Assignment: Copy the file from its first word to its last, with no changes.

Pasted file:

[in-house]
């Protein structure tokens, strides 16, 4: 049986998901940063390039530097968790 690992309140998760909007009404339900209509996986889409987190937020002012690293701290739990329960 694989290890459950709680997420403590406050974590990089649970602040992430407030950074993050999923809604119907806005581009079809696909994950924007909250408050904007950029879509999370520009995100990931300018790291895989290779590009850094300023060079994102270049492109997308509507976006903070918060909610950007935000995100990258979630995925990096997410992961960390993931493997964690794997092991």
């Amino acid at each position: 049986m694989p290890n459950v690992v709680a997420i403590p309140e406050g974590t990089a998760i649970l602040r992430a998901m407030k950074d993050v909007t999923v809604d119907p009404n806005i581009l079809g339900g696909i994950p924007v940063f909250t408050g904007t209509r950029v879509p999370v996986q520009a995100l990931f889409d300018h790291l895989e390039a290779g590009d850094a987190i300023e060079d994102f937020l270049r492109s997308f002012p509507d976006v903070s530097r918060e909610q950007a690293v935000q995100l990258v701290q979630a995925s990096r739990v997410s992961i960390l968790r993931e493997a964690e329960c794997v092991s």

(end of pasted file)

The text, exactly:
[in-house]
């Protein structure tokens, strides 16, 4: 049986998901940063390039530097968790 690992309140998760909007009404339900209509996986889409987190937020002012690293701290739990329960 694989290890459950709680997420403590406050974590990089649970602040992430407030950074993050999923809604119907806005581009079809696909994950924007909250408050904007950029879509999370520009995100990931300018790291895989290779590009850094300023060079994102270049492109997308509507976006903070918060909610950007935000995100990258979630995925990096997410992961960390993931493997964690794997092991």
């Amino acid at each position: 049986m694989p290890n459950v690992v709680a997420i403590p309140e406050g974590t990089a998760i649970l602040r992430a998901m407030k950074d993050v909007t999923v809604d119907p009404n806005i581009l079809g339900g696909i994950p924007v940063f909250t408050g904007t209509r950029v879509p999370v996986q520009a995100l990931f889409d300018h790291l895989e390039a290779g590009d850094a987190i300023e060079d994102f937020l270049r492109s997308f002012p509507d976006v903070s530097r918060e909610q950007a690293v935000q995100l990258v701290q979630a995925s990096r739990v997410s992961i960390l968790r993931e493997a964690e329960c794997v092991s």